MILD Covid vaccine side-effects that make you feel unwell only affect one in four people, a study has found.
Even when someone suffers from temporary symptoms such as fatigue and nausea it is a sign the jab is doing its job, experts say.
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But it is not an indication of how much protection a person builds against the virus.
Headache was the most common side effect, as well as fatigue and tenderness at the injection site, according to the latest research published in the Lancet Infectious Diseases.
Most effects of either a Pfizer or AstraZeneca/Oxford vaccine peak within 24 hours after vaccination, usually lasting one to two days.
The paper reported a comparison of both jabs that are being used in the UK's vaccination programme.
The analysis by researchers from King's College London used data from the Zoe Covid Symptom Study app, used by mobile users across the UK.
More than 627,000 people who had been given one of the two vaccines contributed.
It comes as:
- A quarter of adults have now had two doses of a Covid jab
- Millions more are eligible for Covid jabs after the age limit was lowered to 42
- Brits will be able to buy a pint without a vaccine passport after the PM shelved plans
- UK Covid cases have plunged 30 per cent in a week with 2,064 infections and six deaths recorded in last 24 hours
They reported symptoms in the eight days after getting either one or two doses.
Overall the study found 25.4 per cent experienced systemic effects – meaning side-effects excluding the injection site such as headache, fatigue, chills and nausea.
Some 66.2 per cent reported local side-effects – where the injection took place in the arm – included pain, swelling, tenderness and swollen armpit glands.
Participants who had previously had coronavirus were more likely to have side effects after a jab by two to three times. And younger people and women are more susceptible.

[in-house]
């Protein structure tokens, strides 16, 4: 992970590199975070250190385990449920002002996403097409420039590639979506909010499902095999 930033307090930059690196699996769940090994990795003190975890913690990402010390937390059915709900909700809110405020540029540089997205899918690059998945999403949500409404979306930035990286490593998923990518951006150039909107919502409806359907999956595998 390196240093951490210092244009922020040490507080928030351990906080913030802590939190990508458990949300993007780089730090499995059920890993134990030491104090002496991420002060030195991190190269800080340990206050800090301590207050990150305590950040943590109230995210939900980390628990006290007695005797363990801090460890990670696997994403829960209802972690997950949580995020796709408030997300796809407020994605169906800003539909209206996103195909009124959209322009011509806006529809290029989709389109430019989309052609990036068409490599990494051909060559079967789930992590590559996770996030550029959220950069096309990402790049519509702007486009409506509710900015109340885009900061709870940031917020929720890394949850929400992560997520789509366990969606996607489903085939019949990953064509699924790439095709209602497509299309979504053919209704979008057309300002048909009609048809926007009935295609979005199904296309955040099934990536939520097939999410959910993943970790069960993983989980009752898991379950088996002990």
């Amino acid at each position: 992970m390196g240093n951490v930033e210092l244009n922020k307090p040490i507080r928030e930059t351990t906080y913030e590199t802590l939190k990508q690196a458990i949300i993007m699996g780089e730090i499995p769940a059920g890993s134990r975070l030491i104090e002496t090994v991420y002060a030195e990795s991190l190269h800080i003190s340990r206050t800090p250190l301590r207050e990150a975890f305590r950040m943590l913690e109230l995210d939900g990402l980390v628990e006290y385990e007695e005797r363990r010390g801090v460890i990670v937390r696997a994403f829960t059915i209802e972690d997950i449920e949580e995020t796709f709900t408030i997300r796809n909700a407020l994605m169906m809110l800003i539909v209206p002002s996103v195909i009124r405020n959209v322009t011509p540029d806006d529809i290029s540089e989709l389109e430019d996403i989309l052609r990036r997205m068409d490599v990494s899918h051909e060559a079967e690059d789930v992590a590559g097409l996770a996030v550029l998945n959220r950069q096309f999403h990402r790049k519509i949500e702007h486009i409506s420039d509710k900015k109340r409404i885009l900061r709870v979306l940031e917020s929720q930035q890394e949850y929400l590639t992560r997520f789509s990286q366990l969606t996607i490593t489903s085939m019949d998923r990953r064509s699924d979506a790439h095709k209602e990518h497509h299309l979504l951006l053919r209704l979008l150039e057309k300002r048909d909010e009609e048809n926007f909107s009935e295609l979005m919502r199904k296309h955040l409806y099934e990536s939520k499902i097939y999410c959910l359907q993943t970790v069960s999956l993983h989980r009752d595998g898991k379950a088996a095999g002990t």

But the study found fewer side-effects in the general population with both the Pfizer and AstraZeneca vaccines than reported in trials.
Tim Spector, professor of genetic epidemiology at King's College London and lead scientist on the app, said: "The data should reassure many people that, in the real world, after-effects of the vaccine are usually mild and short-lived, especially in the over-50s, who are most at risk of the infection.”
Scientists say side effects to a vaccine are normal because the body is reacting to what it believes is a real coronavirus infection.
The first part of an immune response is called innate immunity, which launches an attack against the virus by causing inflammation.
The result is fever and pain, according to Veenu Manoharan, a lecturer of immunology at Cardiff Metropolitan University.
He wrote for the Conversation: “It’s the innate immune response that causes the common side-effects that people experience a day or two after they’ve had the jab.”
Prof Manoharan also said older people may be having fewer side effects because immune activity declines as we age – but this did not mean they had lower antibody levels against the disease.
And males may avoid side effects easier due to testosterone, which “tends to dampen inflammation and hence the side-effects associated with it”.
Experts have previously explained those who have already suffered coronavirus infection are already primed to fight it again, which is why they have side effects after a first Covid jab dose.
One in four adults in the UK have had two coronavirus vaccines, meaning they have the optimal level of protection.
The study also reports a decrease of infection rates in people who had been vaccinated compared to those who haven’t.
The drop in infection at least 21 days after the first dose for Pfizer is 69 per cent and 60 per cent for AstraZeneca, which chimes with previous studies.
The findings are further proof that the vaccines not only prevent severe Covid disease, but transmission of the virus between people.
Meanwhile, a separate study has found that the public's preference for the AstraZeneca vaccine has declined since last month after blood clot links.
Despite this, the research suggests that vaccine confidence is higher than it was towards the end of 2020, and there has been a big rise in the proportion of people who say they want to be vaccinated as soon as possible.
Medicine regulators in the UK say there is a “plausible link” between the AstraZeneca vaccine and blood clot cases.
But the risk is so miniscule that people are better off getting the jab when offered than not, considering Covid is more likely to cause a blood clot than the vaccine.
Overall, 81 per cent of people now say vaccines are safe, compared with 73 per cent who said the same towards the end of 2020.
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